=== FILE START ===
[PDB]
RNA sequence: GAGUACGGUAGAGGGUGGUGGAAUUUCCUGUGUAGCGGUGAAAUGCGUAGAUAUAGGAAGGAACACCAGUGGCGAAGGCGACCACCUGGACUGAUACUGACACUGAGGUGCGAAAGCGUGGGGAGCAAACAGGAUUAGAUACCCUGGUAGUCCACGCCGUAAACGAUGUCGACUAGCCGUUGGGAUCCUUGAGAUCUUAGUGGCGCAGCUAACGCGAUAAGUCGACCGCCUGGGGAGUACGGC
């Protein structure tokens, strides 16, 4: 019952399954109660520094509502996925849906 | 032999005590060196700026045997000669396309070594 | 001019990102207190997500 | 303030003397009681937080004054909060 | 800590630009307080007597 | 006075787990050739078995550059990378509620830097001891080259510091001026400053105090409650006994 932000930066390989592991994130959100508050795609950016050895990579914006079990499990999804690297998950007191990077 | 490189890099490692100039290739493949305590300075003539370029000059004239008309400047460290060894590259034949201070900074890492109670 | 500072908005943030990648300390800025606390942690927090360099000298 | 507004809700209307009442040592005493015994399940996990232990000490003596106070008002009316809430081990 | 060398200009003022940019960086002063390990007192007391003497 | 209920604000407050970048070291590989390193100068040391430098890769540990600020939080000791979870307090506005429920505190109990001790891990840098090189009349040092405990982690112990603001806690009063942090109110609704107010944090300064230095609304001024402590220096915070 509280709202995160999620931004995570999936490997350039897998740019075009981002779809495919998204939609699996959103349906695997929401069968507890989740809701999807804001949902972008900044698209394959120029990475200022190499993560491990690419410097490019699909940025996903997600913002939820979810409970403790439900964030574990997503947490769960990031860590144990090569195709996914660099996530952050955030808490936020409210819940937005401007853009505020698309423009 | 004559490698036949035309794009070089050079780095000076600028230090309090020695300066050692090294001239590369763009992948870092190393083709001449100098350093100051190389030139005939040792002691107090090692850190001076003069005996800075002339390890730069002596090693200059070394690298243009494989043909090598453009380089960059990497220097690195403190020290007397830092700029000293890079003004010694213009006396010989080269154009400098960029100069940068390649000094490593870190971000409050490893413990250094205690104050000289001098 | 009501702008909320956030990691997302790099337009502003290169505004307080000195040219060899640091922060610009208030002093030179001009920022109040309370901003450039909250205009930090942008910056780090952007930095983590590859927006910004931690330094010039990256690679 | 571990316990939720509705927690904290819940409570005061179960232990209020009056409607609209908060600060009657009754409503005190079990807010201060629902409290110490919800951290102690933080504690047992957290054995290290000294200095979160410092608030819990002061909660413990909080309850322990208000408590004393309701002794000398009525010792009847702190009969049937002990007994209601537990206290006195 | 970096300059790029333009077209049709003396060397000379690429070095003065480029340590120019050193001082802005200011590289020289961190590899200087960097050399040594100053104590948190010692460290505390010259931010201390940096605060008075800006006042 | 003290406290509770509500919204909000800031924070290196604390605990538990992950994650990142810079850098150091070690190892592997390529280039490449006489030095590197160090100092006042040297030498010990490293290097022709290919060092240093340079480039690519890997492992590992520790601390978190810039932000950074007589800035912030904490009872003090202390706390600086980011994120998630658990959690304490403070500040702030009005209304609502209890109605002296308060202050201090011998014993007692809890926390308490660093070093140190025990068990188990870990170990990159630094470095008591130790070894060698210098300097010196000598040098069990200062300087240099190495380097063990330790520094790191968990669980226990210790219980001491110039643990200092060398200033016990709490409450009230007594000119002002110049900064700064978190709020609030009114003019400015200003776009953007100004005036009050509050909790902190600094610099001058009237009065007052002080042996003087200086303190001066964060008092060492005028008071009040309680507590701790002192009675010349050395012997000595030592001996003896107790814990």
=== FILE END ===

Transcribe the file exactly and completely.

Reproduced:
[PDB]
RNA sequence: GAGUACGGUAGAGGGUGGUGGAAUUUCCUGUGUAGCGGUGAAAUGCGUAGAUAUAGGAAGGAACACCAGUGGCGAAGGCGACCACCUGGACUGAUACUGACACUGAGGUGCGAAAGCGUGGGGAGCAAACAGGAUUAGAUACCCUGGUAGUCCACGCCGUAAACGAUGUCGACUAGCCGUUGGGAUCCUUGAGAUCUUAGUGGCGCAGCUAACGCGAUAAGUCGACCGCCUGGGGAGUACGGC
């Protein structure tokens, strides 16, 4: 019952399954109660520094509502996925849906 | 032999005590060196700026045997000669396309070594 | 001019990102207190997500 | 303030003397009681937080004054909060 | 800590630009307080007597 | 006075787990050739078995550059990378509620830097001891080259510091001026400053105090409650006994 932000930066390989592991994130959100508050795609950016050895990579914006079990499990999804690297998950007191990077 | 490189890099490692100039290739493949305590300075003539370029000059004239008309400047460290060894590259034949201070900074890492109670 | 500072908005943030990648300390800025606390942690927090360099000298 | 507004809700209307009442040592005493015994399940996990232990000490003596106070008002009316809430081990 | 060398200009003022940019960086002063390990007192007391003497 | 209920604000407050970048070291590989390193100068040391430098890769540990600020939080000791979870307090506005429920505190109990001790891990840098090189009349040092405990982690112990603001806690009063942090109110609704107010944090300064230095609304001024402590220096915070 509280709202995160999620931004995570999936490997350039897998740019075009981002779809495919998204939609699996959103349906695997929401069968507890989740809701999807804001949902972008900044698209394959120029990475200022190499993560491990690419410097490019699909940025996903997600913002939820979810409970403790439900964030574990997503947490769960990031860590144990090569195709996914660099996530952050955030808490936020409210819940937005401007853009505020698309423009 | 004559490698036949035309794009070089050079780095000076600028230090309090020695300066050692090294001239590369763009992948870092190393083709001449100098350093100051190389030139005939040792002691107090090692850190001076003069005996800075002339390890730069002596090693200059070394690298243009494989043909090598453009380089960059990497220097690195403190020290007397830092700029000293890079003004010694213009006396010989080269154009400098960029100069940068390649000094490593870190971000409050490893413990250094205690104050000289001098 | 009501702008909320956030990691997302790099337009502003290169505004307080000195040219060899640091922060610009208030002093030179001009920022109040309370901003450039909250205009930090942008910056780090952007930095983590590859927006910004931690330094010039990256690679 | 571990316990939720509705927690904290819940409570005061179960232990209020009056409607609209908060600060009657009754409503005190079990807010201060629902409290110490919800951290102690933080504690047992957290054995290290000294200095979160410092608030819990002061909660413990909080309850322990208000408590004393309701002794000398009525010792009847702190009969049937002990007994209601537990206290006195 | 970096300059790029333009077209049709003396060397000379690429070095003065480029340590120019050193001082802005200011590289020289961190590899200087960097050399040594100053104590948190010692460290505390010259931010201390940096605060008075800006006042 | 003290406290509770509500919204909000800031924070290196604390605990538990992950994650990142810079850098150091070690190892592997390529280039490449006489030095590197160090100092006042040297030498010990490293290097022709290919060092240093340079480039690519890997492992590992520790601390978190810039932000950074007589800035912030904490009872003090202390706390600086980011994120998630658990959690304490403070500040702030009005209304609502209890109605002296308060202050201090011998014993007692809890926390308490660093070093140190025990068990188990870990170990990159630094470095008591130790070894060698210098300097010196000598040098069990200062300087240099190495380097063990330790520094790191968990669980226990210790219980001491110039643990200092060398200033016990709490409450009230007594000119002002110049900064700064978190709020609030009114003019400015200003776009953007100004005036009050509050909790902190600094610099001058009237009065007052002080042996003087200086303190001066964060008092060492005028008071009040309680507590701790002192009675010349050395012997000595030592001996003896107790814990």